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I have the following in a schema:

<xs:element name="td">
   <xs:complexType>
     <xs:complexContent>
       <xs:extension base="cell.type"/>
    </xs:complexContent>
  </xs:complexType>
</xs:element>

<xs:complexType name="cell.type" mixed="true">
  <xs:sequence minOccurs="0" maxOccurs="unbounded">
    <xs:element ref="p"/>
  </xs:sequence>
</xs:complexType>

Some parsers allow PCDATA directly in the element, while others don't. There's something in the XSD recommendation (3.4.2) that says when a complex type has complex content, and neither has a mixed attribute, the effective mixed is false. That means the only way mixed content could be in effect is if the extension of cell.type causes the mixed="true" to be inherited.

Could someone more familiar with schemas comment on the correct interpretation?

(BTW: if I had control of the schema I would move the mixed="true" to the element definition, but that's not my call.)

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the question has been asked on the W3C mailing list : lists.w3.org/Archives/Public/xmlschema-dev/2005Sep/0018.html –  Damien Mar 15 '13 at 17:02

1 Answer 1

Anyone reading my question might want to read this thread also (by Damien). It seems my answer isn't entirely right: parsers/validators don't handle mixed attribute declarations on base/derived elements the same way.


Concerning extended complex types, sub-section 1.4.3.2.2.1 of section 3.4.6 in part 1 of W3C's XML Schema specification says that

Both [derived and base] {content type}s must be mixed or both must be element-only.

So yes, it is inherited (or more like you cannot overwrite it—same thing in the end).

Basically, what you've described is the desired (and as far as I'm concerned) the most logical behavior.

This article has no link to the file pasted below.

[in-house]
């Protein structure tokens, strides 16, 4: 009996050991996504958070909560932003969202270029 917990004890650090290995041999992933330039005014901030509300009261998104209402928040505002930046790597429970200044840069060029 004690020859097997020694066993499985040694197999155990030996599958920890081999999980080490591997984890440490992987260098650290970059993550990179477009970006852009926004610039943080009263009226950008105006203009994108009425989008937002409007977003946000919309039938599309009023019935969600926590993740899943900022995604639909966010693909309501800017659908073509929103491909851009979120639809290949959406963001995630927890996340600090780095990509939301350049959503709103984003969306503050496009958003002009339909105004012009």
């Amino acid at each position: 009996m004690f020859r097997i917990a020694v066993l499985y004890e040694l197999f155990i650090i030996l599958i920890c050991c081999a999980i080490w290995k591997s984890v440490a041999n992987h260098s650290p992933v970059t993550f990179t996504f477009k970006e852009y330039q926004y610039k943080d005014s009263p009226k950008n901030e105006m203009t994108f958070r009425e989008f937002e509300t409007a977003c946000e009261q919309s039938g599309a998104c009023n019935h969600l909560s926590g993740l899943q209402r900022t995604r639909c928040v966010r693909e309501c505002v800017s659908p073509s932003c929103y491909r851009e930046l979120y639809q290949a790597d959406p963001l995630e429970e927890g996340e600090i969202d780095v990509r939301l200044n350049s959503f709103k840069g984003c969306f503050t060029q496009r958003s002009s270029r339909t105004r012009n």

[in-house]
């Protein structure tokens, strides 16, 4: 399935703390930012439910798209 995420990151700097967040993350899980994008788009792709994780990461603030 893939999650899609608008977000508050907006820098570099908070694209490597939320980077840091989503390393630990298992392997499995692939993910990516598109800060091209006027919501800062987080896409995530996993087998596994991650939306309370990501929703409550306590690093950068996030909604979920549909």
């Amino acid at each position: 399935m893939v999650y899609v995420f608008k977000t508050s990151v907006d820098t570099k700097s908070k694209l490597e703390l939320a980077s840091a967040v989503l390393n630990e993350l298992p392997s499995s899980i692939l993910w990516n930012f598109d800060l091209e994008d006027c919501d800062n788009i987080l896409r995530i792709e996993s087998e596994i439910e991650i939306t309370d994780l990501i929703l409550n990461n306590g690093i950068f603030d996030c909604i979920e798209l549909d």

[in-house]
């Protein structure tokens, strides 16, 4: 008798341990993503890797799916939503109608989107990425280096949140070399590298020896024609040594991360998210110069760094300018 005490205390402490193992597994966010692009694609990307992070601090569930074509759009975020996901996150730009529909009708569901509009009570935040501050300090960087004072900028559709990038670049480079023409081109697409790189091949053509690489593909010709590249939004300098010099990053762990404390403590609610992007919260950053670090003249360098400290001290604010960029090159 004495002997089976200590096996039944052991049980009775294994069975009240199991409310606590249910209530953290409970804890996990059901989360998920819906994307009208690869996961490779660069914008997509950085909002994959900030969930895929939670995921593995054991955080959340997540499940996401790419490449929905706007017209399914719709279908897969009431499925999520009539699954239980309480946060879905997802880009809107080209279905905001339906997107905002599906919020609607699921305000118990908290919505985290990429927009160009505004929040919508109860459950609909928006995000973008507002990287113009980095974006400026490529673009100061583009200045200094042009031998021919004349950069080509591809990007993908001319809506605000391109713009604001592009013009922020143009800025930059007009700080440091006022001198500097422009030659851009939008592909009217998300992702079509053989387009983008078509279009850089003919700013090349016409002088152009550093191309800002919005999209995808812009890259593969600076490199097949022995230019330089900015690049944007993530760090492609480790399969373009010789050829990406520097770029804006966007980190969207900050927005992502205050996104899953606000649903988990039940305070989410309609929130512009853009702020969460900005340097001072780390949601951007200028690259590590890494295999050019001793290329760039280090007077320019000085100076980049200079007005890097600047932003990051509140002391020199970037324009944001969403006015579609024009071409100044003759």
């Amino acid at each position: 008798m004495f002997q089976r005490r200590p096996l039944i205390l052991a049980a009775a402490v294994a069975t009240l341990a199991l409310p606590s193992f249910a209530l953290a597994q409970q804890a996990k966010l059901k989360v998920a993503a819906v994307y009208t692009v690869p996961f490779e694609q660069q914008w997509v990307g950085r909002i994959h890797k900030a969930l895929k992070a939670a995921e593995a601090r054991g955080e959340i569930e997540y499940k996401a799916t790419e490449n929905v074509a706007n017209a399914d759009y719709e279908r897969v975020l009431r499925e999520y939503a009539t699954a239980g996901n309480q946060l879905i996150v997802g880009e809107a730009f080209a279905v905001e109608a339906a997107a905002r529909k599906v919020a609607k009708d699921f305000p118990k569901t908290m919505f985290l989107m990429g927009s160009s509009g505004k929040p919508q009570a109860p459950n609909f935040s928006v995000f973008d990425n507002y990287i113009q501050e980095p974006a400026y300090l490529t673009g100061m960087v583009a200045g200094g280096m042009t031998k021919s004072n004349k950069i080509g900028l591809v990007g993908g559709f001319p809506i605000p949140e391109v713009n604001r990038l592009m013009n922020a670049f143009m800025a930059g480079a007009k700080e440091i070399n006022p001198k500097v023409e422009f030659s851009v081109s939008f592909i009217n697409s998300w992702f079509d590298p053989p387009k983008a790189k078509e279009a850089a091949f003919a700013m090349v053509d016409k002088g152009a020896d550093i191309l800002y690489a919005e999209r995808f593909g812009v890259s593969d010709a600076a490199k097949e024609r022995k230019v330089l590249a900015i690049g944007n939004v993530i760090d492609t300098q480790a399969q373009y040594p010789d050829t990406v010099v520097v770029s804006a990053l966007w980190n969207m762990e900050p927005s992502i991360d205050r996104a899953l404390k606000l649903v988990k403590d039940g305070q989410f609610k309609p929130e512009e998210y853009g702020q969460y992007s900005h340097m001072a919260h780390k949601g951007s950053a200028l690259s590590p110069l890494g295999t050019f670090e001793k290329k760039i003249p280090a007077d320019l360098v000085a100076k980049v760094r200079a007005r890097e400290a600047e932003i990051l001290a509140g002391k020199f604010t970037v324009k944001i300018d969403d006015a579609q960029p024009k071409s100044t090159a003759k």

I've created a simple schema to run a little test with Eclipse's XML tools.

<?xml version="1.0" encoding="UTF-8" standalone="yes"?>
<xs:schema xmlns:xs="http://www.w3.org/2001/XMLSchema">
  <xs:element name="c">
    <xs:complexType>
      <xs:complexContent mixed="false">
        <xs:extension base="a"/>
      </xs:complexContent>
    </xs:complexType>
  </xs:element>

  <xs:complexType name="a" mixed="true">
    <xs:sequence minOccurs="0" maxOccurs="unbounded">
      <xs:element name="b"/>
    </xs:sequence>
  </xs:complexType>
</xs:schema>

The above schema is valid, in the sense that not Eclipse's nor W3C's "official" XML Schema validator notices any issues with it.

The following XML passes validation against the aforementioned schema.

<?xml version="1.0" encoding="UTF-8"?>
<c xmlns:xsi="http://www.w3.org/2001/XMLSchema-instance" xsi:noNamespaceSchemaLocation="test.xsd">
  x
  <b/>
  y
</c>

So basically you cannot overwrite the mixedness of a complex base type. To support this statement further, try and swap the base and dervied types' mixedness. In that case the XML fails to validate, because the derived type won't be mixed as it (yet again) cannot overwrite the base's mixedness.

You've also said that

Some parsers allow PCDATA directly in the element, while others don't

It couldn't hurt to clarify which parsers are you talking about. A good parser shouldn't fail when it encounters mixed content. A validating parser, given the proper schema, will fail if it encounters mixed content when the schema does not allow it.

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